Suspension After Hitting Boss With Vehicle Isn’t Retaliation

By Jay-Anne B. Casuga

The U.S. Postal Service was delivered a win April 10 when the Fifth Circuit upheld the dismissal of a letter carrier’s retaliation claim against the agency ( Cabral v. Brennan , 5th Cir., No. 16-50661, 4/10/17 ).

Javier Cabral, a Mexican-American over the age of 40, was suspended for two days after he hit one of his supervisors with a postal vehicle and was unable to produce a valid driver’s license or occupational license after the incident. Cabral alleged that the suspension was actually in retaliation for his complaints about race, national origin and age discrimination.

The ruling serves as a reminder about the types of employment actions against workers that will be considered “materially adverse” in the Fifth Circuit to support a retaliation claim under Title VII of the 1964 Civil Rights Act. A materially adverse action is one that would dissuade a reasonable employee from making or supporting discrimination charges. The U.S. Court of Appeals for the Fifth Circuit includes federal courts in Louisiana, Mississippi and Texas.

Cabral presented no evidence outside of his own stated conclusions that he experienced emotional or psychological harm as a result of the suspension, the appeals court found. Cabral thus failed to show that his suspension amounted to a materially adverse employment action, the court said.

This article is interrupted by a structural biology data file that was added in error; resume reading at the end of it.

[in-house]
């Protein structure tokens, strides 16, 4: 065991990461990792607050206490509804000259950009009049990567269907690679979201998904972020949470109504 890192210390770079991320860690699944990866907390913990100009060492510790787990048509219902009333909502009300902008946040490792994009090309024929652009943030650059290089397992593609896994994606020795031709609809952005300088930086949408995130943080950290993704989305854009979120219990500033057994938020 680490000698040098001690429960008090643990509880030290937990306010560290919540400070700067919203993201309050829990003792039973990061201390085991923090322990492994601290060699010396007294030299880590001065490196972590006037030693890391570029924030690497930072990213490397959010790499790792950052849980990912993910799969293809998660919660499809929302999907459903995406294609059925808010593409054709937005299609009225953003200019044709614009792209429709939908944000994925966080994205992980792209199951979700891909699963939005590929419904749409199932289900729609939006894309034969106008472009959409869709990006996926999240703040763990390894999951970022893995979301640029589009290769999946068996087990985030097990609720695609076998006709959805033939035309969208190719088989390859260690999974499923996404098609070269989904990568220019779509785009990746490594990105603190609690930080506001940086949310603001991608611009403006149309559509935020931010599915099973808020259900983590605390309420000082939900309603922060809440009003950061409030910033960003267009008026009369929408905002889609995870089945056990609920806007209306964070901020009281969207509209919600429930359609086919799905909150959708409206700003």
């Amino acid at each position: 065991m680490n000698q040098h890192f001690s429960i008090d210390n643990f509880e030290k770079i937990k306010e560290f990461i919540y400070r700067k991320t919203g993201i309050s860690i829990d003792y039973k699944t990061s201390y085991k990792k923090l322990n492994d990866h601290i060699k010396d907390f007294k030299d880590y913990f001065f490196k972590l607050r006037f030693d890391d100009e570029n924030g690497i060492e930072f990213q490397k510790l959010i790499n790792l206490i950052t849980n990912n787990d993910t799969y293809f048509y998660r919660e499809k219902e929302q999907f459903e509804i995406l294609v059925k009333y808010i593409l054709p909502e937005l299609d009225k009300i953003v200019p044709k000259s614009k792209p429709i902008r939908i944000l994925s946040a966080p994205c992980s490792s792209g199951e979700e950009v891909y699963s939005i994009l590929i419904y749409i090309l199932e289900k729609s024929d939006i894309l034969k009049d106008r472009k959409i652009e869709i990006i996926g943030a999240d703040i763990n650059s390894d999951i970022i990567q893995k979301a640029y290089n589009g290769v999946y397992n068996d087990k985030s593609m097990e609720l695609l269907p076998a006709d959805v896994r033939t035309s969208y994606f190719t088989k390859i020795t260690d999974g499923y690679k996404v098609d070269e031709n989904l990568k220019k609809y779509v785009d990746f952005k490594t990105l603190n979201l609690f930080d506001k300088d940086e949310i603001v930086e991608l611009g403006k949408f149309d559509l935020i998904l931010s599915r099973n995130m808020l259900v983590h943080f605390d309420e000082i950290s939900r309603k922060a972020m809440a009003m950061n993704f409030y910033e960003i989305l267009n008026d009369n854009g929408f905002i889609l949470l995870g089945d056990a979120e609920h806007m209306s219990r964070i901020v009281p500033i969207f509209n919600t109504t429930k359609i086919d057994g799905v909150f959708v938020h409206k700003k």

Attorney Arthur G. Vega of San Antonio, who represented Cabral, disagreed with the court’s ruling.

Cabral presented affidavits and other evidence to raise a factual dispute about whether he was harmed by the suspension, Vega told Bloomberg BNA April 10. That dispute should have been heard by the jury instead of being dismissed on summary judgment, he said.

USPS representatives didn’t immediately respond to Bloomberg BNA’s April 10 request for comment.

Lower Court Initially Denied Dismissal

The federal district court below initially denied the postal service’s motion for summary judgment to dismiss the case.

The U.S. District Court for the Western District of Texas had relied on a U.S. Supreme Court ruling in Burlington Northern & Santa Fe Railway Co. v. White that it interpreted as announcing a rule that all suspensions without pay would be materially adverse actions under Title VII.

The postal service filed a motion for reconsideration, arguing that whether suspensions are materially adverse will depend on the specific circumstances of a case. The district court agreed that it misinterpreted Burlington Northern and subsequently dismissed Cabral’s case.

The Fifth Circuit agreed with the lower court that the circumstances in White and Cabral are distinguishable based on the documentation presented to show harm from an employment action.

Judge Jerry E. Smith wrote the opinion, joined by Judges Catharina Haynes and Robert Junell.

U.S. Attorneys Joseph C. Rodriguez and Robert K. Shaw-Meadow represented the postal service.

To contact the reporter on this story: Jay-Anne B. Casuga in Washington at

To contact the editors responsible for this story: Peggy Aulino at; Terence Hyland at; Christopher Opfer at

For More Information

The case is at

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